Solving the Food Crisis

By Connie Bowen, Director of Operations, The Yield Lab Institute

Connie Bowen, Director of Operations, The Yield Lab Institute

I firmly believe that AgriFoodTech is among the best investment opportunities today. Agriculture is the world’s largest sector, employing over 1 billion people and generating over $1.3 trillion of food, annually. As a global society, we’re facing a major challenge in the coming decade to feed a rising population in the face of an increasingly rapidly changing climate. And, we’ve got to do it using less land and producing fewer emissions. It’s a daunting challenge, but it’s also a huge opportunity, particularly for innovators.

At the Yield Lab, we invest primarily through our accelerators. Currently, we operate accelerators in St. Louis, Missouri (the Yield Lab North America), Argentina (the Yield Lab LatAm), and Ireland (the Yield Lab Europe.) Our accelerator includes a $100,000 equity investment, individual mentorship from one of our managing directors, and cohort-based accelerator content. We’re non-residential and geography-agnostic in our investments, but we do require that companies in our accelerator programs meet in person 6 times over the course of the year. The vast majority of the technologies in which we’re invested have a sales or development cycle that is dependent upon the growing season, so we’ve found that it’s necessary to alter the traditional intensive accelerator model to fit the agtech industry. The added benefits of spreading programming out is minimal disruption to business operations, as well as an ability to customize programming sessions to each company in the programs’ needs at any point in time. Our managing directors largely come from executive agribusiness positions, so they’ve got a deep understanding of the international agribusiness ecosystems and the associated networks. Each managing director mentors one or two active accelerator companies each year, based upon their skillsets, typically serves as a board observer (non-voting), and serves as the liaison between our portfolio companies and our program management staff. This model enables us to keep close tabs on the portfolio companies, and enables us to provide support as is necessary.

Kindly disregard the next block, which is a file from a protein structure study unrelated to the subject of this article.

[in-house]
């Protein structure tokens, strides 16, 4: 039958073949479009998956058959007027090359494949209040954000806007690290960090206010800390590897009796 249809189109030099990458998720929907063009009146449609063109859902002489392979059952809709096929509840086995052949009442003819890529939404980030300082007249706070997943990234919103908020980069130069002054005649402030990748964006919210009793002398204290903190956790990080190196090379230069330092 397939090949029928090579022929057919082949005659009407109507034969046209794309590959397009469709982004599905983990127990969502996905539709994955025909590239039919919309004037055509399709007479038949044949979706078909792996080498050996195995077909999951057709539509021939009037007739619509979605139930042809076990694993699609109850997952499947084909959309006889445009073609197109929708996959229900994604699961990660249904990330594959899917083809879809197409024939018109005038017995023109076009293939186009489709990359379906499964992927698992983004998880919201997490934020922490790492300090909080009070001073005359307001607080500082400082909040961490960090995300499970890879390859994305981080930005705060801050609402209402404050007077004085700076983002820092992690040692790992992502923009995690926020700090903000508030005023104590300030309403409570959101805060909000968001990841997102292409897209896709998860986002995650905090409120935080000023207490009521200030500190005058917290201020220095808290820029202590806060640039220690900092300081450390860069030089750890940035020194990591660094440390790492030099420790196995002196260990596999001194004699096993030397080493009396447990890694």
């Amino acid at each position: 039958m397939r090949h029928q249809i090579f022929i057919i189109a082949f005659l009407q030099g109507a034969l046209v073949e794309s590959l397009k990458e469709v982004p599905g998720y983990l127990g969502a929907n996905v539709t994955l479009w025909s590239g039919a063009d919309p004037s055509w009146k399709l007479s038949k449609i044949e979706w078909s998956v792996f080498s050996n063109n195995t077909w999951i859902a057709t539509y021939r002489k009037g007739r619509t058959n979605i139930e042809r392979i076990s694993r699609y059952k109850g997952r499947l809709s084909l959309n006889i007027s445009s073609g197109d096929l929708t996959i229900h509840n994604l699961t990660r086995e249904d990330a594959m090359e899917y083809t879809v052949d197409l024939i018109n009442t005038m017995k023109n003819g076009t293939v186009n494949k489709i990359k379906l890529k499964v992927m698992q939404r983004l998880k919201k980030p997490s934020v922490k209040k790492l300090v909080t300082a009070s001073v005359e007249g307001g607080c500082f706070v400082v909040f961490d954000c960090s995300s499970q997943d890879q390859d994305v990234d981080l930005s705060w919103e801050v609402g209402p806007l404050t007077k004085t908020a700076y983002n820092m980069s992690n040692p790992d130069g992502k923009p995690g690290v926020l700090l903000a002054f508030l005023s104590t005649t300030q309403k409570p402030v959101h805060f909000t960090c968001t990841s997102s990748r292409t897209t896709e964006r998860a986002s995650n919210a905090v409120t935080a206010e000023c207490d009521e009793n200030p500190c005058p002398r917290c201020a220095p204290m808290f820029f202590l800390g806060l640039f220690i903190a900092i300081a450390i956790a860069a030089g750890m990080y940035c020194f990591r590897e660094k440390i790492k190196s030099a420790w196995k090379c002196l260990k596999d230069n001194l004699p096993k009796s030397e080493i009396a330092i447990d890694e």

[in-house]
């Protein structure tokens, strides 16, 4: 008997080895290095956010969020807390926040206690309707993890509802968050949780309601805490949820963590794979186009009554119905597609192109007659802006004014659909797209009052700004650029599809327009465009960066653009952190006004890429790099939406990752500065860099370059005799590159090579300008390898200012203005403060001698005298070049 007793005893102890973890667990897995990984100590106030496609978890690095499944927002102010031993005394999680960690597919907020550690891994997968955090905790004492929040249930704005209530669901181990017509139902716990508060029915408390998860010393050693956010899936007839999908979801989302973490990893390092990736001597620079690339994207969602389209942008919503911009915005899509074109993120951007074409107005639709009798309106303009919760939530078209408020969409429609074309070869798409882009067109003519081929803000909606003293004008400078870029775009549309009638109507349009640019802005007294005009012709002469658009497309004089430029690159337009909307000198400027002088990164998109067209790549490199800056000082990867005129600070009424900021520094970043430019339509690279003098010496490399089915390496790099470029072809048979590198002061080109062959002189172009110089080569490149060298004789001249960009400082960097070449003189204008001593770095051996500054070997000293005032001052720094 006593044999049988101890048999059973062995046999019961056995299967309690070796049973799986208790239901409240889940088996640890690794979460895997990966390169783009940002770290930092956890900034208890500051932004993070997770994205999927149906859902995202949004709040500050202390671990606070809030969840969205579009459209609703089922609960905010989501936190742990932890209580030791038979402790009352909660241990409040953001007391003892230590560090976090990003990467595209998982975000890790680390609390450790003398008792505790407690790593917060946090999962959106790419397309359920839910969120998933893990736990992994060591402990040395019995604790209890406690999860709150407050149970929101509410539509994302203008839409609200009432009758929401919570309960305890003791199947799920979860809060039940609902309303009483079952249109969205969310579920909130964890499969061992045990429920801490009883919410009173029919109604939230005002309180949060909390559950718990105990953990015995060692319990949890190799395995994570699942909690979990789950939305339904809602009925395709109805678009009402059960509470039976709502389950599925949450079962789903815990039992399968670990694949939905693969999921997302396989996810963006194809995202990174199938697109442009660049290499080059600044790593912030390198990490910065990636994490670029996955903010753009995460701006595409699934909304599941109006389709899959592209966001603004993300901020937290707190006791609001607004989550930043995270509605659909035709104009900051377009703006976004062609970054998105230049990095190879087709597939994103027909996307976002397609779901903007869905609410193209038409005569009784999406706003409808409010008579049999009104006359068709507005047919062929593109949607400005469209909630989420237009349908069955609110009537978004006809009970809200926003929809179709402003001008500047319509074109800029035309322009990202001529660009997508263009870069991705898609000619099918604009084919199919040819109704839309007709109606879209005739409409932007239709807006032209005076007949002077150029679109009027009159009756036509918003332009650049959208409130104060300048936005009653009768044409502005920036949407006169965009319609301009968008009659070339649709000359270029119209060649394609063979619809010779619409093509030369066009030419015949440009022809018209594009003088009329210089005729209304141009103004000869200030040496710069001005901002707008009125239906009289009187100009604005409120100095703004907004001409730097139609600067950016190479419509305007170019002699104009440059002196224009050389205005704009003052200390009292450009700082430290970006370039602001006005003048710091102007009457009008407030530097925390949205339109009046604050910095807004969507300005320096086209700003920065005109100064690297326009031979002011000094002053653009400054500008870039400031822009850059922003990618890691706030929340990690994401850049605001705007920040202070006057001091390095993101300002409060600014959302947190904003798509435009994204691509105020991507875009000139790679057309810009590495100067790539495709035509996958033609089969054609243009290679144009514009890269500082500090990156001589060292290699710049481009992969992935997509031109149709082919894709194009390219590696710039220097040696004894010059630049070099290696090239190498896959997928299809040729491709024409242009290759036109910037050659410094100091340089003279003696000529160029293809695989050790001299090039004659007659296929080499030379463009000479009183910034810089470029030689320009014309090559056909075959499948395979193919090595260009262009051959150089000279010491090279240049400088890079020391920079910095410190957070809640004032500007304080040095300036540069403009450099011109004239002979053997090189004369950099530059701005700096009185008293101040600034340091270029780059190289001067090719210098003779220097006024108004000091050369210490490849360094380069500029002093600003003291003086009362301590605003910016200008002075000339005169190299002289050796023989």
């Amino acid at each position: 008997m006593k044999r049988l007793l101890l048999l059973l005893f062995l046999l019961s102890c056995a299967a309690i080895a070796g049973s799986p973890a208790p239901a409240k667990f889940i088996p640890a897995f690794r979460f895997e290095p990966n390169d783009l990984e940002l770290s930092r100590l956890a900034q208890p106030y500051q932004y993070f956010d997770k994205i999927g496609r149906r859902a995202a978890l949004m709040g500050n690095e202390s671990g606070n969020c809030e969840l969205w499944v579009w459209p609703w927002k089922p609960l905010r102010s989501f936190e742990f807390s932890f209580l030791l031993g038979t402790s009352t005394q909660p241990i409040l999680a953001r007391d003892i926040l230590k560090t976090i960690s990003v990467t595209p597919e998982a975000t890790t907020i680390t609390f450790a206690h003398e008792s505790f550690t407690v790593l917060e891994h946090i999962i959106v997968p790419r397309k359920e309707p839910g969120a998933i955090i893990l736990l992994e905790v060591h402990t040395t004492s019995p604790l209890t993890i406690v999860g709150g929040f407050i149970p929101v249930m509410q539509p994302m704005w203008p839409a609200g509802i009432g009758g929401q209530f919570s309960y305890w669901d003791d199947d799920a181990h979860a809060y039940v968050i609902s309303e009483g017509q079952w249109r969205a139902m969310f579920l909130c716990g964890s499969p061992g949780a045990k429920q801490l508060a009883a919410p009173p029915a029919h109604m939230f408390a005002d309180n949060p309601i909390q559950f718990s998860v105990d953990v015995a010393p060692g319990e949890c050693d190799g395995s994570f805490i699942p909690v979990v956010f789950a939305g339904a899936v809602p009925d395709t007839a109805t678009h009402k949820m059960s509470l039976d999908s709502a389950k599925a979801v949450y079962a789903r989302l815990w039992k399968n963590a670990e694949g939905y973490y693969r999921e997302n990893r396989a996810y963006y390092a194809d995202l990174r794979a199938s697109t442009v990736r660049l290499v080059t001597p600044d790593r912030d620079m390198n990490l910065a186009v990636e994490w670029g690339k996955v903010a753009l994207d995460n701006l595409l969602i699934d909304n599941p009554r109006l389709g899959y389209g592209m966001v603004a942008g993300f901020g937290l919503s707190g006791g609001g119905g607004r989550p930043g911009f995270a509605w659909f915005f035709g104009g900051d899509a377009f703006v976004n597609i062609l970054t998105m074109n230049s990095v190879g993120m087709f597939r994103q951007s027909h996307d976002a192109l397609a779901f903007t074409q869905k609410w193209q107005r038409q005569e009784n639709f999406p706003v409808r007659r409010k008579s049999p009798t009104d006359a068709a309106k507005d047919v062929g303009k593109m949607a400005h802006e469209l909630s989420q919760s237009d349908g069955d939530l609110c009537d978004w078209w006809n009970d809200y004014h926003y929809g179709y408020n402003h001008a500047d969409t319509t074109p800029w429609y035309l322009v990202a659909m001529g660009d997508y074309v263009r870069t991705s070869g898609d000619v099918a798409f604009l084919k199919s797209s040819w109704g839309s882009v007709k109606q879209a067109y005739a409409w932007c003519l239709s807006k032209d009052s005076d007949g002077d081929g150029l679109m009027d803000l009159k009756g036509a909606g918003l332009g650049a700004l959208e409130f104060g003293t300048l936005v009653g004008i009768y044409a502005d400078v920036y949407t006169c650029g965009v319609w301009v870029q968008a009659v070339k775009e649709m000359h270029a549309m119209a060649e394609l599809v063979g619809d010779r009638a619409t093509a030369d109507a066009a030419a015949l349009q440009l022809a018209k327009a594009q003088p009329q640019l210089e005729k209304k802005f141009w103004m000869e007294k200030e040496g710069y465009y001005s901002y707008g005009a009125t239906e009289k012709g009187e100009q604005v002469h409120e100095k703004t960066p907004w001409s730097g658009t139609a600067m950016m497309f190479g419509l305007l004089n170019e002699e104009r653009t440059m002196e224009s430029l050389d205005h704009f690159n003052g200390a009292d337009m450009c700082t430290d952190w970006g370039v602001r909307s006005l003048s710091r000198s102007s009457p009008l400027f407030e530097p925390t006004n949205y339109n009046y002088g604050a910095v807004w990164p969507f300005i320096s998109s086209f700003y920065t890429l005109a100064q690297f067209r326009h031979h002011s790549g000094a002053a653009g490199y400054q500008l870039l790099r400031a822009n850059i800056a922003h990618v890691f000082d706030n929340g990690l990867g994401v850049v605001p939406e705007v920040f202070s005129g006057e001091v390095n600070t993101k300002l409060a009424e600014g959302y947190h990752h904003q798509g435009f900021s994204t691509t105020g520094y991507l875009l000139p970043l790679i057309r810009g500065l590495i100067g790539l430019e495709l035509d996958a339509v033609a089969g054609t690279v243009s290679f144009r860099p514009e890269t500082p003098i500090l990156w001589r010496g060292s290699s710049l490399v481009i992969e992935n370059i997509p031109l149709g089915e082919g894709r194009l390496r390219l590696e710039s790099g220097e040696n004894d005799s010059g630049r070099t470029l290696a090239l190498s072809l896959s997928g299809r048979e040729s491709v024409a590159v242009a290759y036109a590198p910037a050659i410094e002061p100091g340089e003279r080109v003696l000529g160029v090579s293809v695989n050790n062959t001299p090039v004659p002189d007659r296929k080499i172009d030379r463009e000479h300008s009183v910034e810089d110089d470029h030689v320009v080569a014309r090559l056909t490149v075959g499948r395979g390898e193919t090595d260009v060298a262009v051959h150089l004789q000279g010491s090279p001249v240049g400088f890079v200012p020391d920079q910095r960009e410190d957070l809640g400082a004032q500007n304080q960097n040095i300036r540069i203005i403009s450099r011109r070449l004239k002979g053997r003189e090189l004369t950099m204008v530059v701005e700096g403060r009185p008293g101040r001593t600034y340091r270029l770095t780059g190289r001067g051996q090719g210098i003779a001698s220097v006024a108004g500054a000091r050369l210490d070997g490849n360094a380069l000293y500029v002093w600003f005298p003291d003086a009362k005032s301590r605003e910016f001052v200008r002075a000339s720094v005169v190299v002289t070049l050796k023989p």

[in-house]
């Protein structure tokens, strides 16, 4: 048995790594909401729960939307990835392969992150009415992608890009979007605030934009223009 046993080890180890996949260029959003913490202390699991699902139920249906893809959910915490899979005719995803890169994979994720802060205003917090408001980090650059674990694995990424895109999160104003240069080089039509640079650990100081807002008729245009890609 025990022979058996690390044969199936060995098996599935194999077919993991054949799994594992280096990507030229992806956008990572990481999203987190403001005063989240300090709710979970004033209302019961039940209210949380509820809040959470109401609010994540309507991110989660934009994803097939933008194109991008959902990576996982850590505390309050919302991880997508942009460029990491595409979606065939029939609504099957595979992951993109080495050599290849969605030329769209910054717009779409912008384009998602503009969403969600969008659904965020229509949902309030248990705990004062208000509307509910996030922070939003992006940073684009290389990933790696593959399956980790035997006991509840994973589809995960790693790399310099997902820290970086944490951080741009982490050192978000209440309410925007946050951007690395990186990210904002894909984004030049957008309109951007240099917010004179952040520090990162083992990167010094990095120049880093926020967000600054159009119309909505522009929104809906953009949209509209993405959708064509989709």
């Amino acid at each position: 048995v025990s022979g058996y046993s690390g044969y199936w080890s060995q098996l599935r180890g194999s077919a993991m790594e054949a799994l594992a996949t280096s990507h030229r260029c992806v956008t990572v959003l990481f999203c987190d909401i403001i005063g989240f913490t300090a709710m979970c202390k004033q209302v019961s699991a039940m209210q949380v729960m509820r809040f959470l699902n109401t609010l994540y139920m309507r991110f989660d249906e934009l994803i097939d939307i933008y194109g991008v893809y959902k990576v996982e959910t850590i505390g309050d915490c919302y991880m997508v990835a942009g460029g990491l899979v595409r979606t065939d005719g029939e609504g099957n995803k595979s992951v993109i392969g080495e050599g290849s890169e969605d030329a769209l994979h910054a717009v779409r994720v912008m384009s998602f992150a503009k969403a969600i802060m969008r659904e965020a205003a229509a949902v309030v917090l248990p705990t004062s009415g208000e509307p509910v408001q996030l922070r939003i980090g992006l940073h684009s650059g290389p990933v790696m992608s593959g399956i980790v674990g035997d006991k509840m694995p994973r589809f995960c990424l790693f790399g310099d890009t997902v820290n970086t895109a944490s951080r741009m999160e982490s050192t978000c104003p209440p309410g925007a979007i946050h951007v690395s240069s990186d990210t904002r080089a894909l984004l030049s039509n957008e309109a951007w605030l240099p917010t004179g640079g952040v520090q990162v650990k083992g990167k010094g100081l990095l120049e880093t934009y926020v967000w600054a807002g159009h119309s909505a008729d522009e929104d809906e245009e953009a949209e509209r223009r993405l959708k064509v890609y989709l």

"Human ingenuity is capable of producing the tastiest and most nutritious food and distributing it efficiently, all while regenerating agricultural land"

Each of the Yield Lab accelerators make the majority of its investments through annual application drives, with each accelerator operating independent drives and selection processes. In the 4 years since our first accelerator vintage, we’ve reviewed over 800 applications from over 68 countries around the world. We most commonly participate in seed or seed-equivalent rounds, and we’re investing in such a variety of technology types (SaaS products scale faster than animal vaccines or crop breeding.) As a result, we find one-size-fits-all forced evaluation metrics to be counterproductive. Instead, we evaluate companies individually based upon what we consider to be key criteria— founding team (coachability, capability, relevant experience or access to relevant experience); market opportunity (is there a clear path to deploy technology across a large enough market?); impact (all of the technologies in which we invest must have a clearly stated direct environmental or social impact); value-add/fit (can we help, and can we help more than we might be able to help another company?).